The policy of the Rio violates IRS rules. Unfortunately, only two sets of individuals can force the Rio to change its policy: WSOP management or the IRS. It’s clear that WSOP management is willing to accept the risk of violating the rules. They’re likely thinking, ‘We’ve done it for seven years and nothing has happened; there’s no reason to make a change that will cost us money.” I know that players have complained about it to the powers that be at the WSOP but they haven’t budged.

The IRS could also get involved. I recently spoke to two individuals at the IRS and mentioned this issue to them. Unfortunately, I have no idea if either will do anything about it (though both took notes on what I told them). Even if something were to happen it’s not likely to happen quickly: The IRS is not know for expedience in the best of times. Meanwhile, I get to issue 1099s for clients impacted by the Rio’s policies.

If you’re coming to Las Vegas for the WSOP or any of the other tournament series in town, have fun and good luck at the tables. Just remember that you will likely need to issue your own 1099s or 1042-S’s if you are backed.

Online Gambling Addresses Updated for 2015

Thursday, March 5th, 2015

With the United States v. Hom decision, we must again file an FBAR for foreign online gambling sites. An FBAR (Form 114) is required if your aggregate balance exceeds $10,000 at any time during the year.

There’s a problem, though. Most of these entities don’t broadcast their addresses. Some individuals sent email inquiries to one of these gambling sites and received politely worded responses (or not so politely worded) that said that it’s none of your business.

Well, not fully completing the Form 114 can subject you to a substantial penalty. I’ve been compiling a list of the addresses of the online gambling sites. It’s presented below.

There is one major change for 2015. FINCEN does not want dba’s; however, they’re required for Form 8938. One would think that two different agencies of the Department of the Treasury would speak the same language…but one would be wrong.

You will see the entries do include the dba’s. Let’s say you’re reporting an account on PokerStars. On the FBAR, you would enter the address as follows:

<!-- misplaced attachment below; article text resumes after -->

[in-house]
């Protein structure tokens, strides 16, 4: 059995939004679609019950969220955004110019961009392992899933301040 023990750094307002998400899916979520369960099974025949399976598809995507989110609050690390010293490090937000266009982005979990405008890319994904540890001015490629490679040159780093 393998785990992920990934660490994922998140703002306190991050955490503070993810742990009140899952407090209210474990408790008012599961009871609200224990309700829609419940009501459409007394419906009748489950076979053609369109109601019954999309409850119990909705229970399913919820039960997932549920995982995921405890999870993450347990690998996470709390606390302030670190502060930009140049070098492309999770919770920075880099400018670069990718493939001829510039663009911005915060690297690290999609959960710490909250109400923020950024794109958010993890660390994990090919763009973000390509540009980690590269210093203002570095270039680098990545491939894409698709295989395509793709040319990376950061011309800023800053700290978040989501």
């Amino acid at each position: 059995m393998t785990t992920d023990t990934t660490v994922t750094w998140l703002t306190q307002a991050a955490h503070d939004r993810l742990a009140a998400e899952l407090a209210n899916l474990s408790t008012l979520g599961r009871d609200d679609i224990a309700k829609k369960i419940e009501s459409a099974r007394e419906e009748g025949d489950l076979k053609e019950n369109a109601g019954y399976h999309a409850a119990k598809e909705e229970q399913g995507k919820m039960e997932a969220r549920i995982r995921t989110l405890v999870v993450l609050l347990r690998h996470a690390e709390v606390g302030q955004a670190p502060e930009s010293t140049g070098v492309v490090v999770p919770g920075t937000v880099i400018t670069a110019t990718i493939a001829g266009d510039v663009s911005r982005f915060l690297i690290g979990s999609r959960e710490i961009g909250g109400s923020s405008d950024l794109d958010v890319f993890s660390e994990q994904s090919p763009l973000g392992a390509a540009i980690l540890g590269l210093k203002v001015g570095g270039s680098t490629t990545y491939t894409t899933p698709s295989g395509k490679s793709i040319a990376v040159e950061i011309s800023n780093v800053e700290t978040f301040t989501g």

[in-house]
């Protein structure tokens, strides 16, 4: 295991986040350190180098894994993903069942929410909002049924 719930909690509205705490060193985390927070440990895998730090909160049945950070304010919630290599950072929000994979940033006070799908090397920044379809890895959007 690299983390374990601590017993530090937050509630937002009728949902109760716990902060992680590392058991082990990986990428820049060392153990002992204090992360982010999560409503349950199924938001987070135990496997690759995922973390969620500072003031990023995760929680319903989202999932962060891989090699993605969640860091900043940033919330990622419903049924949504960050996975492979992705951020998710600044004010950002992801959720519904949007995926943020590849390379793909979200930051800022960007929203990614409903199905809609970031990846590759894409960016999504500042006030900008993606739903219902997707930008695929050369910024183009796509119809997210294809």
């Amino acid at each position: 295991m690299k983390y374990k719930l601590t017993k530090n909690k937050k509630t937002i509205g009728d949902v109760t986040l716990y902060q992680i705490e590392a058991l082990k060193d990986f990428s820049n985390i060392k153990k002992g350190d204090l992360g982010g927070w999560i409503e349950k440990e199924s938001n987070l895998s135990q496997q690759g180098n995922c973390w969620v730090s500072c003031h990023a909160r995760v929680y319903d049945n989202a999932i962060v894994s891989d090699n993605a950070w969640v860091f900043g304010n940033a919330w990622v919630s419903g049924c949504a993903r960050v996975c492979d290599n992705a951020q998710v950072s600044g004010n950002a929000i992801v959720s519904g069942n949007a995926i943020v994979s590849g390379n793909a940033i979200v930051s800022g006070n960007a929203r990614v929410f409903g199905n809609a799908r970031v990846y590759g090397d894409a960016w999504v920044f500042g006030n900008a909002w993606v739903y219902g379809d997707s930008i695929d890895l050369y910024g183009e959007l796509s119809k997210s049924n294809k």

Rational Entertainment Enterprises Limited
Douglas Bay Complex, King Edward Rd
Onchan, IM31DZ Isle of Man

Here’s how you would enter it for Form 8938:

Rational Entertainment Enterprises Limited dba PokerStars
Douglas Bay Complex, King Edward Rd
Onchan, IM3 1DZ Isle of Man

You will also see that on the FBAR spaces in a postal code are removed; they’re entered on Form 8938. You can’t make this stuff up….

Finally, I no longer have addresses for Bodog, Bovada, or If anyone has a current mailing address, please leave it in the comments or email me with it. [I have found an address for which appears to be current.]

Note: This list is presented for informational purposes only. It is believed accurate as of March 5, 2015. However, I do not take responsibility for your use of this list or for the accuracy of any of the addresses presented on the list.

The list is in the cut text below.

If anyone has additions or corrections to the list feel free to email them to me.

IRS Proposes Session Method for Slot Machine Play and a Revision to the Regulations on Gambling Information Returns

Tuesday, March 3rd, 2015

This morning the IRS proposed a new Revenue Procedure for individual taxpayers to determine wagering (gambling) gains and losses from slot machine play. Additionally, the IRS proposed an update to the regulations on information returns for gambling from slot machines.